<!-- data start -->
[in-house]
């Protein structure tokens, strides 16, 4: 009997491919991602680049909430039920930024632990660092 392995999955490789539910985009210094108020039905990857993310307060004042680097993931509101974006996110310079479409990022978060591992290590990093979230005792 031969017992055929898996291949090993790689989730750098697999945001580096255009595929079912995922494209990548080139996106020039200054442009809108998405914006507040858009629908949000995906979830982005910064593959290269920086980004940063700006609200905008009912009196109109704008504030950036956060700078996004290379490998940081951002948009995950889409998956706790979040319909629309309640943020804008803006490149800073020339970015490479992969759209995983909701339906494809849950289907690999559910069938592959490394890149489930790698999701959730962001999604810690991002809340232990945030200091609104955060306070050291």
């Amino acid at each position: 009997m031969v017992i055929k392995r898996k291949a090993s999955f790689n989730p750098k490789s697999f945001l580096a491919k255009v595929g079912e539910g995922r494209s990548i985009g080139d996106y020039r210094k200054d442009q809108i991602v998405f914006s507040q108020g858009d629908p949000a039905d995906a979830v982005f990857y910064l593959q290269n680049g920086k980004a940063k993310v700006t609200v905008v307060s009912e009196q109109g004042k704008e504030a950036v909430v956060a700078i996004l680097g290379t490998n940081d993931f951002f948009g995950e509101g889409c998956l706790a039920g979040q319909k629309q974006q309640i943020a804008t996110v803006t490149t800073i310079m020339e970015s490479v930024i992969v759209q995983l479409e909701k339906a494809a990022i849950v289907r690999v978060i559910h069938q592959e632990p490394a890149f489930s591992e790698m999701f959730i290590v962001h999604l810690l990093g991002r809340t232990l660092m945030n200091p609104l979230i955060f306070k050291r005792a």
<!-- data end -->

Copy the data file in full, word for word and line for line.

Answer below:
[in-house]
């Protein structure tokens, strides 16, 4: 009997491919991602680049909430039920930024632990660092 392995999955490789539910985009210094108020039905990857993310307060004042680097993931509101974006996110310079479409990022978060591992290590990093979230005792 031969017992055929898996291949090993790689989730750098697999945001580096255009595929079912995922494209990548080139996106020039200054442009809108998405914006507040858009629908949000995906979830982005910064593959290269920086980004940063700006609200905008009912009196109109704008504030950036956060700078996004290379490998940081951002948009995950889409998956706790979040319909629309309640943020804008803006490149800073020339970015490479992969759209995983909701339906494809849950289907690999559910069938592959490394890149489930790698999701959730962001999604810690991002809340232990945030200091609104955060306070050291």
């Amino acid at each position: 009997m031969v017992i055929k392995r898996k291949a090993s999955f790689n989730p750098k490789s697999f945001l580096a491919k255009v595929g079912e539910g995922r494209s990548i985009g080139d996106y020039r210094k200054d442009q809108i991602v998405f914006s507040q108020g858009d629908p949000a039905d995906a979830v982005f990857y910064l593959q290269n680049g920086k980004a940063k993310v700006t609200v905008v307060s009912e009196q109109g004042k704008e504030a950036v909430v956060a700078i996004l680097g290379t490998n940081d993931f951002f948009g995950e509101g889409c998956l706790a039920g979040q319909k629309q974006q309640i943020a804008t996110v803006t490149t800073i310079m020339e970015s490479v930024i992969v759209q995983l479409e909701k339906a494809a990022i849950v289907r690999v978060i559910h069938q592959e632990p490394a890149f489930s591992e790698m999701f959730i290590v962001h999604l810690l990093g991002r809340t232990l660092m945030n200091p609104l979230i955060f306070k050291r005792a």